From thirties swing to foot-stomping jazz, old-timey music is making a comeback.
This band plays the kind of music you hope to hear, with a Sazerac in hand, on the thoroughfares of New Orleans’ French Quarter. Baby Soda’s effervescent, brassy, upbeat sound keeps your guests on the dance floor well into the night. Between gigs, you may catch the band on New York’s streets and subway platforms—or sneak a peek at Williamsburg’s St. Mazie (345 Grand St., nr. Marcy Ave.; 917-443-0848), where they regularly play Sunday nights. (Four to six players available; from $4,500; babysoda.org)
There’s something infectious about the madcap, accordion-heavy sounds of this Weimar cabaret- and sideshow-inspired band. Musical director Matt Dallow describes the outfit as “theatrical gypsy-punk cabaret,” and the ensemble certainly puts on a rollicking show. Fueled by jaunty rhythms, honking brass, unusual instruments, and a lead singer with a penchant for spangled corsetry, this group is not one to fade into the background. Before booking the band, check out a performance at one of its frequent gigs around town. (Two to six players and one dancer available; from $2,000; amourobscur.com)
Gatsby-worshipping, jitterbug- dancing types adore this band, and rightly so, as its sound evokes an era when stylish ladies donned long strands of pearls and their dates sported bow ties and Panama hats. Carte Blanche lays down clean, lively twenties and thirties jazz with frequent forays into international territory: Edith Piaf and Latin American tunes from the same era pop up often on its set list. (Three to six players available; prices upon request; carteblanchesamples.com)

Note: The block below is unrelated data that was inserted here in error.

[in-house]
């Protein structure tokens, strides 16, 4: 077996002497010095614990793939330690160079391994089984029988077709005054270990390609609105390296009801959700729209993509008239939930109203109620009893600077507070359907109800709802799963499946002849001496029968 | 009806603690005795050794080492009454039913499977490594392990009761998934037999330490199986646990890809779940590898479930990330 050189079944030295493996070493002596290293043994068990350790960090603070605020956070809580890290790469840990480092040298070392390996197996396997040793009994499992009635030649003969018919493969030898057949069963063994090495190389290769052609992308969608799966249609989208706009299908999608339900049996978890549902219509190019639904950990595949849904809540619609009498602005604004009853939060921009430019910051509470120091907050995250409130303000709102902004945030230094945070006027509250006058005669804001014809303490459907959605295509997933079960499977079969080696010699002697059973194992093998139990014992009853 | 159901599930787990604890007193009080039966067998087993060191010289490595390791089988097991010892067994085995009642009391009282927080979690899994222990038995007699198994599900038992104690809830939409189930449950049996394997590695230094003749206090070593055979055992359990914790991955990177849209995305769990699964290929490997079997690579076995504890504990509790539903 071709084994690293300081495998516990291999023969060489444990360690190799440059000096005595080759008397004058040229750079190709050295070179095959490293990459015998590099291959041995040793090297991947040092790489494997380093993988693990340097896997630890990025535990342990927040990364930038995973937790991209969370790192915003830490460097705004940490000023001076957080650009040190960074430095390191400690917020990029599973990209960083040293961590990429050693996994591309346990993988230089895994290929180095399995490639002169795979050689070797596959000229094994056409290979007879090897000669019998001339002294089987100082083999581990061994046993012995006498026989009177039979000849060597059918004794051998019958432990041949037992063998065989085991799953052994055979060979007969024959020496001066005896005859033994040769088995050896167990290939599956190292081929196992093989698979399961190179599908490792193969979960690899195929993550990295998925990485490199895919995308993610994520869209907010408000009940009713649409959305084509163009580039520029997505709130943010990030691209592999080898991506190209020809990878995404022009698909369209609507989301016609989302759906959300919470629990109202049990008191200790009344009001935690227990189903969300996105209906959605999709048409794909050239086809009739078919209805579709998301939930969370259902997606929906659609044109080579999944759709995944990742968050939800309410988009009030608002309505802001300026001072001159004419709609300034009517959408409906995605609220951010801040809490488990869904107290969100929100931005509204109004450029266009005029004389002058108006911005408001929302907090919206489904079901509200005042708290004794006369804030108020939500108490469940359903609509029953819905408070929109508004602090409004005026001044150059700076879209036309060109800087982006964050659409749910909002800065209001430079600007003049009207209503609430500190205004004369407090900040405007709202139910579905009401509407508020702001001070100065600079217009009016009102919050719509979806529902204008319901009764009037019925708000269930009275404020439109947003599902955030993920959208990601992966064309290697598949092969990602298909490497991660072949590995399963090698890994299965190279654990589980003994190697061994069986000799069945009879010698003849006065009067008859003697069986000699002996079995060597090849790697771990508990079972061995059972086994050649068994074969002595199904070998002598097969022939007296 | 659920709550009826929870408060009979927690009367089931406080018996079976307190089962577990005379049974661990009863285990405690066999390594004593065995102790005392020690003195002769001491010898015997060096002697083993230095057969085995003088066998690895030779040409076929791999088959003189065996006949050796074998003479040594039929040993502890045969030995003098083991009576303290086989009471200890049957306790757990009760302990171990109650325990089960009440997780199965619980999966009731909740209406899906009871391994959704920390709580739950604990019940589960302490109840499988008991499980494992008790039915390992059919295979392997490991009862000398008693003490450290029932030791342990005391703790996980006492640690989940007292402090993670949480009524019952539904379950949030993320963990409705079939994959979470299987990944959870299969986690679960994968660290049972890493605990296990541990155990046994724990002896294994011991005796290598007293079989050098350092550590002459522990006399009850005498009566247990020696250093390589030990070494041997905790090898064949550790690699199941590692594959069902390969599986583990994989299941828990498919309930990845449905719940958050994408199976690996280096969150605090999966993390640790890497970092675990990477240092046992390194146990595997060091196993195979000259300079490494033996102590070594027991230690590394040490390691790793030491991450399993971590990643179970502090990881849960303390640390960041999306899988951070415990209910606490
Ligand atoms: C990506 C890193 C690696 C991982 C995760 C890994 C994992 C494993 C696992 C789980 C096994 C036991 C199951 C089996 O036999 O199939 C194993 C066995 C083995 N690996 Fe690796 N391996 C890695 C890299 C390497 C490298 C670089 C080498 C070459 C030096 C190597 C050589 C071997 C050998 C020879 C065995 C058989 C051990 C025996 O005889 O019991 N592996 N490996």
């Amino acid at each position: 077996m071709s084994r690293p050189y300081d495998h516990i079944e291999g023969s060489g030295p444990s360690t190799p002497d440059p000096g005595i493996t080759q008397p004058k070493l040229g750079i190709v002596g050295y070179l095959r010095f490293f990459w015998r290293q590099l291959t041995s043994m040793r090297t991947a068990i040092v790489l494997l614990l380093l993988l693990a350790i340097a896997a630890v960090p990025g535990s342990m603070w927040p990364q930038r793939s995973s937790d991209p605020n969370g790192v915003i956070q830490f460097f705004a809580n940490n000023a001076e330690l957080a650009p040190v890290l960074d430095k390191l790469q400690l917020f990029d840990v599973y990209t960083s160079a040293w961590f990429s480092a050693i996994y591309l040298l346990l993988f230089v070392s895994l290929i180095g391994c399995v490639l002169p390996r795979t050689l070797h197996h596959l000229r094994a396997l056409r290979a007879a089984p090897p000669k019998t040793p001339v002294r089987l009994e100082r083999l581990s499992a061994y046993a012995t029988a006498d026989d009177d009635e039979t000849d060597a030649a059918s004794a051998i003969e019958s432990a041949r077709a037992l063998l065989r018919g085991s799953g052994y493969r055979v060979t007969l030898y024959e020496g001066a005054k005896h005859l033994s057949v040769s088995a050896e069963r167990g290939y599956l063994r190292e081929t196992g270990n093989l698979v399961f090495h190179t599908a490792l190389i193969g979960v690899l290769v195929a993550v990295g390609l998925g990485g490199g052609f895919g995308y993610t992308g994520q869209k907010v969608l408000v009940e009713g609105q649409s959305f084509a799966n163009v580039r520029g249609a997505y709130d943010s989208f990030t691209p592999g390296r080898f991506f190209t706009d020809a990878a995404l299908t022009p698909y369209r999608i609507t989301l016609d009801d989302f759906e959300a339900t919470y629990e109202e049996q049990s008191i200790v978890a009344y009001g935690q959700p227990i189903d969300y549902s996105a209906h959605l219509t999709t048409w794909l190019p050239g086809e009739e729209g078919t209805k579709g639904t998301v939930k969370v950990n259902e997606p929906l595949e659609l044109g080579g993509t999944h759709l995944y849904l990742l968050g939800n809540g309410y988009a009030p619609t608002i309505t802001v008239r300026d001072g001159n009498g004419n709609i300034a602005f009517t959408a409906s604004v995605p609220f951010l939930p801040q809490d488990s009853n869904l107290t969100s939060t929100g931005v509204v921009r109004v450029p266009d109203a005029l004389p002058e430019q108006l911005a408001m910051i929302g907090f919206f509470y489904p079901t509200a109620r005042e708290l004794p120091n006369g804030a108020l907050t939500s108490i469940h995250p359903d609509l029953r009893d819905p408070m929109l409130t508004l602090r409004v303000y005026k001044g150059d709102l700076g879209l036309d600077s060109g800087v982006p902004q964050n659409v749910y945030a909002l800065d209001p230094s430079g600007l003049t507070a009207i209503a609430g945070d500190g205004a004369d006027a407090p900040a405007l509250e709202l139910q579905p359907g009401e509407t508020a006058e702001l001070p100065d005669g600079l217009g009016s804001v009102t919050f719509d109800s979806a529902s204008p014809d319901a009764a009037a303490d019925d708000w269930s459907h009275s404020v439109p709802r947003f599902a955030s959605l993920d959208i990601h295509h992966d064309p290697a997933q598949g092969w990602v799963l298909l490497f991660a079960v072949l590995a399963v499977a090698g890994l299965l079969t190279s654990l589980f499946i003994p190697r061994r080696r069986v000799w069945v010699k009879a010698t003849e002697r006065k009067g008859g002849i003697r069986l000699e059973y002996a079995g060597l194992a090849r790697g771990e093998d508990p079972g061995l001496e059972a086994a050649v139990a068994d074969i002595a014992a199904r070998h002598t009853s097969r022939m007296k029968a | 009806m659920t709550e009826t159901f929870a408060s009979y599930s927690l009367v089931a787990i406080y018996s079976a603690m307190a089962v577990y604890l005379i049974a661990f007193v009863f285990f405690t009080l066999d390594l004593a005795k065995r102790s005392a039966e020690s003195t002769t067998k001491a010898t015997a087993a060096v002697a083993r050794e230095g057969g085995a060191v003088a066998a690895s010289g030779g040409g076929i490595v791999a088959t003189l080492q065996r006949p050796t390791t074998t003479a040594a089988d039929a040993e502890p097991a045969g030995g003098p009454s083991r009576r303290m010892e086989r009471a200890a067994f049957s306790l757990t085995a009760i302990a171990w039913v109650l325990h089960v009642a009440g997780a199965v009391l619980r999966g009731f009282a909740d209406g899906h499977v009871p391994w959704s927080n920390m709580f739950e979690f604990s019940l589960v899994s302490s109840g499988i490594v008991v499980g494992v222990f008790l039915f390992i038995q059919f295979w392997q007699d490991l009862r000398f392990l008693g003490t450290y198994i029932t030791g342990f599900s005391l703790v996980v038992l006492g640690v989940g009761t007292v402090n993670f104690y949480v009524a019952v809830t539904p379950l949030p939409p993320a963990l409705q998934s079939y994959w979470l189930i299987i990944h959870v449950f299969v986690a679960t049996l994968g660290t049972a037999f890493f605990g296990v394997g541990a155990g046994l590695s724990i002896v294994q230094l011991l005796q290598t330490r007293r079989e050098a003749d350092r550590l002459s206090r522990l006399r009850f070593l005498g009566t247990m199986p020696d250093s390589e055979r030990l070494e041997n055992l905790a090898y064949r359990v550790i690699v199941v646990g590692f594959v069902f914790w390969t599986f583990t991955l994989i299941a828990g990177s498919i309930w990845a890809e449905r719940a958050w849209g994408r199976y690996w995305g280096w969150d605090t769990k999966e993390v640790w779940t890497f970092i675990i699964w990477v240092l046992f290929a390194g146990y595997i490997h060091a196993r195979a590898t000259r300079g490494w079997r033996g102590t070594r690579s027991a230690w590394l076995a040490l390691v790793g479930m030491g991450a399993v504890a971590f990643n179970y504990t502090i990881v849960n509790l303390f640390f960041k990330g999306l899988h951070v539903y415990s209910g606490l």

The Hot Sardines
“Straight-up foot-stomping jazz” is how the Hot Sardines sum up its style, and it couldn’t be more accurate. Add to that a French-born front woman, “Miz Elizabeth,” who croons in both French and English, and you’ll see why this group packs the house at premium New York City venues, such as Joe’s Pub and Top of the Standard. The musicians get a kick out of performing both popular and lesser-known numbers. (Seven to eleven players available; prices upon request; hotsardines.com)
Oh La La!
Whether taking on classic jazz or French chansons, Oh La La!’s sound is always sultry, thanks to the stylings of its glamorous front woman Marie Michèle. Retro outfits and a vintage microphone contribute to the erstwhile vibe, but it’s not the least bit kitschy: This band’s members are top notch, some of whom haved played at Carnegie Hall and the White House for the Obamas and toured with Herbie Hancock and Wynton Marsalis. The group also in-terprets soul and blues from the fifties and sixties. (One to seven players available; from $500 per musician; ohlalaband.com)